The Humanities in Transition - The Fate of the University
If you’ve been following higher education news recently, you might have whiplash.
First, due to the recent surge in coronavirus cases, USC announced that it would be moving most of its courses online this fall, reversing its previous plan to welcome students back to campus.
This bit of news was an encouraging sign for those of us who didn’t want to have to choose between getting paid and risking our lives to teach in-person classes. Maybe, we hoped, other institutions of higher education would follow suit.
Then the Department of Homeland Security made a rule prohibiting international students from remaining in the U.S. if all of their fall courses were being taught remotely. The rule put pressure on institutions to maintain an in-person component for almost all programs, which would have put everyone at risk again.
Luckily, the Trump administration withdrew the rule when faced with a lawsuit by Harvard and MIT.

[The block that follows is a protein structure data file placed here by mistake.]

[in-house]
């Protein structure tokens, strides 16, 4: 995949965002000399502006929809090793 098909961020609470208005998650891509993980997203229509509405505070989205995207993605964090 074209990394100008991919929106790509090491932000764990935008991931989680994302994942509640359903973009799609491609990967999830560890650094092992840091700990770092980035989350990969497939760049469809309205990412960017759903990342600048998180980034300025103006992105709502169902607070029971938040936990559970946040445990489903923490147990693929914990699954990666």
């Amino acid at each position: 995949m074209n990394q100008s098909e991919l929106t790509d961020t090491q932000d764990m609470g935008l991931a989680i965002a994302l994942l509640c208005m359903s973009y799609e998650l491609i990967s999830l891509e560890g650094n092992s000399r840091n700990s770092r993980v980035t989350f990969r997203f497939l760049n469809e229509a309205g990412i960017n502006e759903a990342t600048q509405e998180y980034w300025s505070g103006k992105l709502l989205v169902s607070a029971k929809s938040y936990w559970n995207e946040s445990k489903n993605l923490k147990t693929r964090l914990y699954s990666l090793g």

Let’s face it. Traditional universities were already in danger of obsolescence even before the pandemic hit. Higher education is notoriously slow to embrace new models of learning.
The pandemic forced universities to transition their courses online quickly and without much direction. But perhaps this was a move in the right direction.
We want to know:
Are in-person courses really superior to online courses? If so, how would you make a case for that considering our present circumstances?
How will recent events related to the pandemic affect the coming school year? Are you worried about your safety if you have to return to the classroom?
More generally, do you believe that traditional higher education will soon become obsolete? What will the future look like?
This month we want to hear your opinions on these issues and more.
These should be opinion pieces. We want to hear your own thoughts and experiences. Please write clearly with a broad audience in mind.
1000 words max.
If you are enrolled in the Medium partner program, your essay is eligible to earn money.
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Deadlines for submissions is August 15.
We look forward to reading your proposals!
— The editors, HiT